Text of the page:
• Press Release - July 31, 2014

    How a boy from Ghana inspired a team to travel the 2,320 miles of the mighty Mississippi

    Mississippi Million challenge will see international team of philanthropists row the famed U.S. river to raise $1 million for Right To Play

    TORONTO, CANADA (31 July 2014) – When John Pritchard first met Richmond while on a family trip to Ghana, he could have never imagined it would lead to an adventure down the Mississippi River. John.jpg

    Pritchard, Chair of the Board of Directors for Right To Play UK, was with his wife and son visiting Right To Play programs at the Three Kings School for children with learning and physical disabilities in Battor, Ghana, when a lively young boy caught his attention.

    "I noticed Richmond on the edge of the playfield. He has Down Syndrome and at 10 years old—the same age as my son—he was half the size of the other boys," says Pritchard. "His personality is what really shone through. We struck up a friendship immediately and as he sat on my knee with his arms around my neck, I realized how much love and support this exceptional young boy needed. He made me realize I have a duty to try and do something that will make a change for kids like him."

    He decided on the Mississippi Million Challenge.

    Beginning in August, Pritchard and an international team of philanthropists and supporters will spend nearly three months rowing the 2,320 miles of the Mississippi River in a Victorian skiff named Richmond to raise awareness and $1 million for Right To Play.

    Right To Play is a global organization that uses the transformative power of play to educate and empower children facing adversity. With programs in more than 20 countries, it reaches more than one million children through weekly play activities that engage them in critical lessons about health and disease prevention, peace and community development, and helps to develop their confidence and leadership skills.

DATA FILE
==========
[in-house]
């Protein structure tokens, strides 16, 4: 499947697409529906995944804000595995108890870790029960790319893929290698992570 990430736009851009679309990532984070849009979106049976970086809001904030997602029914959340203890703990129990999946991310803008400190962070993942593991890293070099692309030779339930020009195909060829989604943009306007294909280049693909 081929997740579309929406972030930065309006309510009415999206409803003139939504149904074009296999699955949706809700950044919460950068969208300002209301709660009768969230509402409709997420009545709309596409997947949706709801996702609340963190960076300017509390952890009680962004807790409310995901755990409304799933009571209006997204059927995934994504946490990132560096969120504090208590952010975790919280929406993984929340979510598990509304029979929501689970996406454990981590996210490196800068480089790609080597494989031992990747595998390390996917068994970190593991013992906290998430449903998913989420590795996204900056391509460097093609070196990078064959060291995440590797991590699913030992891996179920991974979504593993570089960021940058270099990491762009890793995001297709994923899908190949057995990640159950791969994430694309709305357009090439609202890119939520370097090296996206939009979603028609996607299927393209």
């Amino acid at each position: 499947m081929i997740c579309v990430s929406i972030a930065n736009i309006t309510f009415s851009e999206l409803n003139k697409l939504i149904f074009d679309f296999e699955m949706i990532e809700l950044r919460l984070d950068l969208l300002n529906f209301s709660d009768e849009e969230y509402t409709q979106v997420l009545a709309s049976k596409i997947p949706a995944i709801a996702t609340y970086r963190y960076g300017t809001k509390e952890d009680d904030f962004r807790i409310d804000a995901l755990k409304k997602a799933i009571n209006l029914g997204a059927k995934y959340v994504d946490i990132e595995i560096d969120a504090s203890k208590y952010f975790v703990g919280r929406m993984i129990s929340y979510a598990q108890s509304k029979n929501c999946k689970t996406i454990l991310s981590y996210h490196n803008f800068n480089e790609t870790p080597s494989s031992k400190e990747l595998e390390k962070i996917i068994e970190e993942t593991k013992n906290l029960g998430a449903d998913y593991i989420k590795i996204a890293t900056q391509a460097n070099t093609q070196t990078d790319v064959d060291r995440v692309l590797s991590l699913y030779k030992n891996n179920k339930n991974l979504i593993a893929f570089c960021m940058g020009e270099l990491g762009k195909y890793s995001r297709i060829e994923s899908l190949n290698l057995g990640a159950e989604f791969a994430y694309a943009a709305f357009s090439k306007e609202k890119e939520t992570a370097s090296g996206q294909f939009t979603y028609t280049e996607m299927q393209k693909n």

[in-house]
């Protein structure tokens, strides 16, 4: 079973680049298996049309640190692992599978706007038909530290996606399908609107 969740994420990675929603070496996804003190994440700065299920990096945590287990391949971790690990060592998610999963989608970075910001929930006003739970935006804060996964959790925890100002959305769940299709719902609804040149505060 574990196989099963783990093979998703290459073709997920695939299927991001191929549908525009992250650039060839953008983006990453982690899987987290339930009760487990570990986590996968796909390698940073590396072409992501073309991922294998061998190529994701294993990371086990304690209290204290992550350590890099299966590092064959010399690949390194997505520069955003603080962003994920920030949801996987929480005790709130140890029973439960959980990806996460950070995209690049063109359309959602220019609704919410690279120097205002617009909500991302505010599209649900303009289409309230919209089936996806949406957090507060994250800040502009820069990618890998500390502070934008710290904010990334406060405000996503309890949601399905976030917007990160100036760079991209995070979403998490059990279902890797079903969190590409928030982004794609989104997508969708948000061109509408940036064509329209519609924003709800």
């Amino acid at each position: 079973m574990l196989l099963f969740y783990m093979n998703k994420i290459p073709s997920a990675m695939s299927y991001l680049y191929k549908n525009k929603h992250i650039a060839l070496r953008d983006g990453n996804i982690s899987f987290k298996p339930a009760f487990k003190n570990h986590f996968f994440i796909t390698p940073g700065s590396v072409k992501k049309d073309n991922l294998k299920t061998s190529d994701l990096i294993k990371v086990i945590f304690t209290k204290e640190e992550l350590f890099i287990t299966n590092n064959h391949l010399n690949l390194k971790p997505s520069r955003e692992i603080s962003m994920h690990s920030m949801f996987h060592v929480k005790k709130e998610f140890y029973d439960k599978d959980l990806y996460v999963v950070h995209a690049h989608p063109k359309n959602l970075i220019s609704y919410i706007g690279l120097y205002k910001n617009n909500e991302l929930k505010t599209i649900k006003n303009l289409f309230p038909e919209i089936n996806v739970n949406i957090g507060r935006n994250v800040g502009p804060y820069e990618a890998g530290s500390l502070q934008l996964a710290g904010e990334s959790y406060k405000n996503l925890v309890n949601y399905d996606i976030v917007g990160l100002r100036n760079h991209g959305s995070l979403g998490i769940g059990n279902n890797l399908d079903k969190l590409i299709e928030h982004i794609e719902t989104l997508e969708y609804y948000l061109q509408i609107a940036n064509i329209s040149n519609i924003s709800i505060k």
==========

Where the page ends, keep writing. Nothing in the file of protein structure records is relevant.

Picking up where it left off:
For a school like Three Kings—short on the resources needed to adequately support special needs children like Richmond—Right To Play games are an effective way to adapt lessons to ensure all children are engaged in their learning.

    "Unfortunately Richmond's story is not a unique one," says Right To Play President and CEO Johann Koss. "Millions of children around the world have been given a life with so little opportunity, yet every one of them is born with the same limitless potential. With the support of people like John and the Mississippi Million, we can work to ensure every child has a chance at a childhood and the opportunity to learn, grow and reach their full potential through play."  

    The Mississippi Million Challenge will begin Aug. 2 in South Clearwater, Minnesota. Throughout the challenge, Koss and around 50 others will join Pritchard for two-day stages of the row, which will end in New Orleans, Louisiana.

    To learn more about the Mississippi Million Challenge and to donate, visit: www.mississippimillion.com

    About Right To Play

    Right To Play is a global organization, using the transformative power of play to educate and empower children facing adversity. Through playing sports and games, Right To Play helps over one million children learn through play to create better futures, while driving lasting social change in more than 20 countries each week. Founded in 2000 by social entrepreneur and four-time Olympic gold medalist Johann Olav Koss, Right To Play is headquartered in Toronto, Canada and has national fundraising offices in Canada, Germany, the Netherlands, Norway, Switzerland, the United Kingdom, and the United States. Regional offices are in Africa, Asia, Latin America and the Middle East. Our programs are facilitated by more than 600 international staff and 16,400 local volunteer Coaches.

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    Kyla Pearson
    Media and Communications Officer
    Right To Play International                 
    Email: kpearson@righttoplay.com
    Phone: +1 (416) 498-1922 x. 240
    www.righttoplay.com

      
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